- Establishes "Supplemental Examination Process" which permits a patent owner to request the USPTO to consider, reconsider and correct information believed to be relevant to a patent. The USPTO must order re-examination if a substantial new question of patentability is raised by at least one item of information in the request.
Defense to Infringement Based on Prior Commercial Use - Expands the defense to an allegation of infringement based on prior commercial use from being limited to business method patents to any subject matter consisting of a process, machine, manufacture or composition of matter used in a manufacturing or other commercial process if (1) the person commercially used the subject matter in the United States, either in connection with an internal commercial use or an actual arm's length sale or other arm's length commercial transfer of a useful end result of such commercial use and (2) the commercial use occurred at least one year before the earlier of either the effective filing date of the claimed invention or the date on which the claimed invention was disclosed to the public in a manner that qualified as an exception from prior art. Patents owned by institutes of higher education are exempt from this section.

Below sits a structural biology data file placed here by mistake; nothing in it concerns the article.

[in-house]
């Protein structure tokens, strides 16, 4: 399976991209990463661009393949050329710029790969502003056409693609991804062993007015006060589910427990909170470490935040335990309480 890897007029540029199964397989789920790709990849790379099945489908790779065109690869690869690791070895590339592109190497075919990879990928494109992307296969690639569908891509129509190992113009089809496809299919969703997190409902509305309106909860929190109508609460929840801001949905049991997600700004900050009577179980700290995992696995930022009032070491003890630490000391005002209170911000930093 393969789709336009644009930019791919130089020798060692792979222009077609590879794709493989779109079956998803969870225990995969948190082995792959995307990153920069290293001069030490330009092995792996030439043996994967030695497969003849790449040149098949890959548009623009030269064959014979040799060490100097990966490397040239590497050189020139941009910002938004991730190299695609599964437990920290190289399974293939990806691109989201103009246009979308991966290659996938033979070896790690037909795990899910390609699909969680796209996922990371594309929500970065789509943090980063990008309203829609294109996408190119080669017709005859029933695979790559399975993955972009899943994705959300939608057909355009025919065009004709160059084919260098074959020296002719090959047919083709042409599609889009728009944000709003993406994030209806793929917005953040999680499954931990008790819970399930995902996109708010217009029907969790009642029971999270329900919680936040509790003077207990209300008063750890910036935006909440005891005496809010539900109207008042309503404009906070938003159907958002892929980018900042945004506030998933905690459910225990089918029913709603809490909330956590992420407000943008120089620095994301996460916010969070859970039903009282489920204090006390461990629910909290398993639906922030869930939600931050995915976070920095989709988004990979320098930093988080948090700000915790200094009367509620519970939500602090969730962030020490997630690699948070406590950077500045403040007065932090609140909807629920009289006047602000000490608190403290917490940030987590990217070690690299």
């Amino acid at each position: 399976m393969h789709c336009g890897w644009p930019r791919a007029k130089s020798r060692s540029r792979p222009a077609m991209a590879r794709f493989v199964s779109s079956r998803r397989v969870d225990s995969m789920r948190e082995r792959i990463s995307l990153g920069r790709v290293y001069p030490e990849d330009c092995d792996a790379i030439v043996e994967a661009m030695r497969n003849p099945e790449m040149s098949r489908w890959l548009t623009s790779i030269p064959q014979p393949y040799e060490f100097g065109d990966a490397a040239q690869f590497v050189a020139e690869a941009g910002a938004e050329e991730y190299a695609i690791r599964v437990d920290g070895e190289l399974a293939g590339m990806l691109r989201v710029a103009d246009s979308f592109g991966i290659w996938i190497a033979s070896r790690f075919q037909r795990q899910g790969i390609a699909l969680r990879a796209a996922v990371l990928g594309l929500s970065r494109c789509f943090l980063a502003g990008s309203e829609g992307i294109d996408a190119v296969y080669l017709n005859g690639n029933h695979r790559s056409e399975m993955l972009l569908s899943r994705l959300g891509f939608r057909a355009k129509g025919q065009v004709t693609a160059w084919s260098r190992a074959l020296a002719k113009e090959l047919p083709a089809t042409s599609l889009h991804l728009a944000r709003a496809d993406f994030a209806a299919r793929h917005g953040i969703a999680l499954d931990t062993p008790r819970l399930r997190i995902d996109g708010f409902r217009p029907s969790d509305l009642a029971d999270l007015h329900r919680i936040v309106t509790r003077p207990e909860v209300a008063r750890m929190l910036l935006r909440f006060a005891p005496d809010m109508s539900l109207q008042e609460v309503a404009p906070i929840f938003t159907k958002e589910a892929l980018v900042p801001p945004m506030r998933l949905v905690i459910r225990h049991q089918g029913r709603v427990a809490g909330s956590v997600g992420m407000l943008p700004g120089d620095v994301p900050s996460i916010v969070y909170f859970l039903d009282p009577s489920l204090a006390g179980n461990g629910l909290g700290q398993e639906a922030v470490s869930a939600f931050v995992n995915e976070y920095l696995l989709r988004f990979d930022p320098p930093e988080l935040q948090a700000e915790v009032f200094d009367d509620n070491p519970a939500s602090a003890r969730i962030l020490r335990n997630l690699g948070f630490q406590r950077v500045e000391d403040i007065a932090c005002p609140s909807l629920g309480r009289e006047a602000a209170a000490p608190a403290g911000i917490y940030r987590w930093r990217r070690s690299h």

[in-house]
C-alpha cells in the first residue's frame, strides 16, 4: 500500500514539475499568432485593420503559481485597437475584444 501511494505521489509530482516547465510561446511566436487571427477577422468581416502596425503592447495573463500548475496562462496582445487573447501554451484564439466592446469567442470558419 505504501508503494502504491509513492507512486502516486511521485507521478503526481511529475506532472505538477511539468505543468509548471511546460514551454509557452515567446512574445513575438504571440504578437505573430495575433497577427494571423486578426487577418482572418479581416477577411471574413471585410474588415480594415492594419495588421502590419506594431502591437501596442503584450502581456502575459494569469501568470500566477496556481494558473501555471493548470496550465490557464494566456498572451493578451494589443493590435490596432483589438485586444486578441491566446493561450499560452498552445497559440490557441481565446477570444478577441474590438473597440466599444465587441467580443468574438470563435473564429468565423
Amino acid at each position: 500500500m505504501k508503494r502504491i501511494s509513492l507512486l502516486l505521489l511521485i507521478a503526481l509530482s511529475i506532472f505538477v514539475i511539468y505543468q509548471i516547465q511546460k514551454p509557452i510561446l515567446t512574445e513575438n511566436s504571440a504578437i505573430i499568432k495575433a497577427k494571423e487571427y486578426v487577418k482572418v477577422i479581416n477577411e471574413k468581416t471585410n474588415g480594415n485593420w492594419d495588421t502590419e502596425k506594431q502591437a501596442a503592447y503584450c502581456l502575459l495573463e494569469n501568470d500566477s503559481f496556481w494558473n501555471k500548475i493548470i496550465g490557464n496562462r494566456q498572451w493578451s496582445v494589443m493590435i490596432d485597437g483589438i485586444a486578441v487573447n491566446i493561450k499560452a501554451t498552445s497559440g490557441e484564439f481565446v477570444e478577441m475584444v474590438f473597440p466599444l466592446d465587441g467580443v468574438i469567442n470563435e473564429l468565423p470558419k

Preissuance Submissions by Third Parties - Establishes procedures for third parties to submit for consideration and inclusion in the record of a patent application, any reference such as a patent, published patent application, or other printed publication during examination of the application, including a statement of the relevance of the reference.
- Current practice limits time period to two (2) months following publication of application.
- New practice extends time period to the earlier of: the date a notice of allowance is given, OR the later of six (6) months after publication OR the date of the first rejection.
Fees - Reduces certain fees for qualified small entities and a new class of entities, called "micro entities," including the fee for prioritized examination of utility and plant applications.